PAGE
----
Category: Autobiography

Brautigan’s Death Express


Richard Brautigan shot himself in the head with a .44 Magnum revolver on September 16, 1984, in his house in Bolinas, California. He was 49. 

The body of the famous American writer and cult hero wasn’t discovered for a month, on October 15, badly decomposed.

The .44 Magnum is no longer, as Dirty Harry once said, “the most powerful handgun in the world, it’ll blow your head clean off,” but it did a number on Brautigan.

As William Hjortsberg writes in his 864-page biography of Brautigan ‘Jubilee Hitchhiker’:

Richard Brautigan never heard his final gunshot. Traveling three times the speed of sound, the Winchester Western Super X .44 Magnum hollow point exploded up through the poet’s head, destroying his face, dislodging his wire-rimmed eyeglasses, blasting off the back of his skull. Continuing on, the bullet tore a hole in the molding above a corner window, struck a one-by-four nailed inside, and fell back into the space within the wall. At the same instant, all his dreams, fears, hopes, and ambition were erased forever, his brain disintegrated, the nerves of his spinal cord were disconnected, and Brautigan’s knees buckled, his body dropping straight down, as the weapon, a nickel-plated Smith & Wesson Model 28 revolver, flew from his lifeless hand. He was dead before he hit the floor.
It was a beautiful bright Sunday afternoon: September 16, 1984. Clad in tan corduroy trousers, a T-shirt, and socks, Richard Brautigan’s body lay on its back in the main living area on the second floor of his house at 6 Terrace Avenue in Bolinas, California, a small seacoast village he referred to as “the freeze-dried sixties.” His left front pocket held a crumpled $5 bill and a couple singles. A radio in the kitchen at the back of the house blared at full volume.

Brautigan became an instant worldwide sensation in 1967 with the publication of  ‘Trout Fishing in America’ . He was hailed as the new and uniquely distinctive voice of the emerging countercultural youth movement of the late 1960s.

More on Brautigan here

Brautigan moved to Bolinas the year before he blew his brains out. He lived alone in a large old house that he had bought with his earnings years earlier.

His decomposed body was found by Robert Yench, a friend and private investigator, on the living room floor, in front of a large window that had a view through trees of the Pacific Ocean.

Due to the decomposition of the body it is speculated that Brautigan had shot himself over a month earlier. Neighbors reportedly heard a loud noise Sunday Sept. 16 while watching a National Football League game.

Richard Brautigan was an alcoholic for most of his adult life and suffered from deep depression. His daughter, Ianthe, said he frequently talked about suicide at least ten years before taking his own life.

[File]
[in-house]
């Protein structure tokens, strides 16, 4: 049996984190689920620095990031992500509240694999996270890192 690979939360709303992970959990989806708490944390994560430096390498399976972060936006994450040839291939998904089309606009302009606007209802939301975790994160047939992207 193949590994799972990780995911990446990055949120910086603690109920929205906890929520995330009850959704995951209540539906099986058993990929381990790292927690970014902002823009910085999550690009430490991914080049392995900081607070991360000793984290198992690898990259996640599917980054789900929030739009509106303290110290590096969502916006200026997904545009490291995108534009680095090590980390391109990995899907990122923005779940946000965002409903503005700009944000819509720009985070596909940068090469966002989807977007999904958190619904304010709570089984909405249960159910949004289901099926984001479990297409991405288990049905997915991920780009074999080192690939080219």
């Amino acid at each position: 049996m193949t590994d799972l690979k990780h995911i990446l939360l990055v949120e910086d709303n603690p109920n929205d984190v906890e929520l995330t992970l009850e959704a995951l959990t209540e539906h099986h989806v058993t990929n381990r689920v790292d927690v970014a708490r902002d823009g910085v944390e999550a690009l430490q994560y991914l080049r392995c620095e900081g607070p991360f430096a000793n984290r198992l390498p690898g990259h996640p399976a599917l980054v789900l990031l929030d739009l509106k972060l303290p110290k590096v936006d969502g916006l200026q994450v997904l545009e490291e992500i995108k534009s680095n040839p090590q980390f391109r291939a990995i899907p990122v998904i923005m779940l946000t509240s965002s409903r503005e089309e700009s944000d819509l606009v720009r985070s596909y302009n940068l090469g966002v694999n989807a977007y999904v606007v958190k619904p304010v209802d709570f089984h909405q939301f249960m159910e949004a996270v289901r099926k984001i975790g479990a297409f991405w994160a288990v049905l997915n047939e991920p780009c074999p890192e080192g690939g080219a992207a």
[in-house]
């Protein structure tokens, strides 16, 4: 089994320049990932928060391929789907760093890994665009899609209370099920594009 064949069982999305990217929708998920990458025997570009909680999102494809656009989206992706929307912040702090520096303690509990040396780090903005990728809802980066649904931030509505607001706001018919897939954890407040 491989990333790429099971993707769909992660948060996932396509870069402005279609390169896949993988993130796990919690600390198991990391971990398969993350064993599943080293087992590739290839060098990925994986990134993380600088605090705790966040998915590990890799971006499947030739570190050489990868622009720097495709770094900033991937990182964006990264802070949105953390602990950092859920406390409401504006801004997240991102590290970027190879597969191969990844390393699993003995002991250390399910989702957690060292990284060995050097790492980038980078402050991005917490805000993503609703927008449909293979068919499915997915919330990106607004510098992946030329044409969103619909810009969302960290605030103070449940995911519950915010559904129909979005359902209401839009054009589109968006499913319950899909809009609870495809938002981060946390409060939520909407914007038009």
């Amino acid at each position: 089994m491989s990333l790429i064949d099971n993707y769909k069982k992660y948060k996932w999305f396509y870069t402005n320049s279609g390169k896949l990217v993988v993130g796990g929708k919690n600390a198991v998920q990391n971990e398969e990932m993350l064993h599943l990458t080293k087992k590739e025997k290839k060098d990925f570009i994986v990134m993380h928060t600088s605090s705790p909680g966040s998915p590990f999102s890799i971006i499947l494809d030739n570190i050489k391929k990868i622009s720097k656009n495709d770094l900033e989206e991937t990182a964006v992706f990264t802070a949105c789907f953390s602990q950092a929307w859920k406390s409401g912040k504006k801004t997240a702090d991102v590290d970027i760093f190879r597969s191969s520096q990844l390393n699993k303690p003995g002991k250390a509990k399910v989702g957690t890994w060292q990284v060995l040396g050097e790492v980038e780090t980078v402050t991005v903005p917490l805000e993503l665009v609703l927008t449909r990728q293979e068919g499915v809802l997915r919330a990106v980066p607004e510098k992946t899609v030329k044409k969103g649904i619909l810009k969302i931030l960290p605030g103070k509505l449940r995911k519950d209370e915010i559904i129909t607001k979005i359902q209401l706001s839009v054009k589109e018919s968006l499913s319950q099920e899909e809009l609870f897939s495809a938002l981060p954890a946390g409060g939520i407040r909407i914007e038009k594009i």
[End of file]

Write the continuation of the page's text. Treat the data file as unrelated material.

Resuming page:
Trout Fishing in America


Trout Fishing in America Shorty appeared suddenly last autumn in San Francisco, staggering around in a magnificent chrome-plated steel wheelchair.

He was a legless, screaming middle-aged wino.

He descended upon North Beach like a chapter from the Old Testament. He was the reason birds migrate in the autumn. They have to. He was the cold turning of the earth; the bad wind that blows off sugar.


Angel loves and the devil hates mthrfkrs


Super 8 film and music by J. Murf, via Brass Tacks Press


Topanga Beach, Calif., Oct. 31, 1983

Dear Vito:

Let me tell you about this place… visualize a busy, fast, five-lane highway… as you look south the Pacific Ocean is on your right… and out on the waves surfers in black wetsuits dip and swirl like blackbirds waiting to ride the Perfect 10… the beach itself, the sand is dirty brown and littered with beer cans, pop bottles, candy wrappers, condoms, thongs, broken glass, bikini tops, popsickle sticks, roach clips… you scale a scrubby incline infested with lizards and snakes to the highway… the Pacific Coast Highway… and you wait for a brief gap in the traffic and run across the five lanes to the other side… avoiding a dirt road that leads down to the Snake Pit, a hippie settlement of busted trailers and tarpaper shacks, home to drifters, drug addicts, artists, poets, thieves, psychos (Manson once stayed here), and a 14-year-old Lolita named Angel Love… and you end up in front of Georges Market, Hawg Heaven as it’s called…

Photo: Gil Kaufman

…the center of this universe… the rich and the poor congregate here… movie actors stop for booze and fast food on their way home to Malibu, 16 miles up the highway… the guy who played Luke Skywalker stops by in his Jeep, the blowjob recipient in Deep Throat pulls up in his yellow Rolls Royce… we are all one here… the beachbums, the rich and infamous, the scroungers, the lowlife, the slime from the Pit, the Angel Loves and the devil hates motherfuckers…

Photo: Michael Greene

…you walk a few paces behind Georges Market and enter the world of the Topanga Beach Motel, a collection of red and white bungalows, the only reasonable weekly-rate motel in the area, and the sometime location for movie shoots, porn flicks mostly with names like Beach Bungalow Gangbang and Pussy Hangs Ten… and there I am, in one of the bungalows, with a window looking out onto the Pacific Coast Highway and Georges Market and the big blue beautiful Pacific and the blackbirds in wetsuits… America! I’ve never been happier. Please try and get on the next boat, amico.


Photo: Nile Hight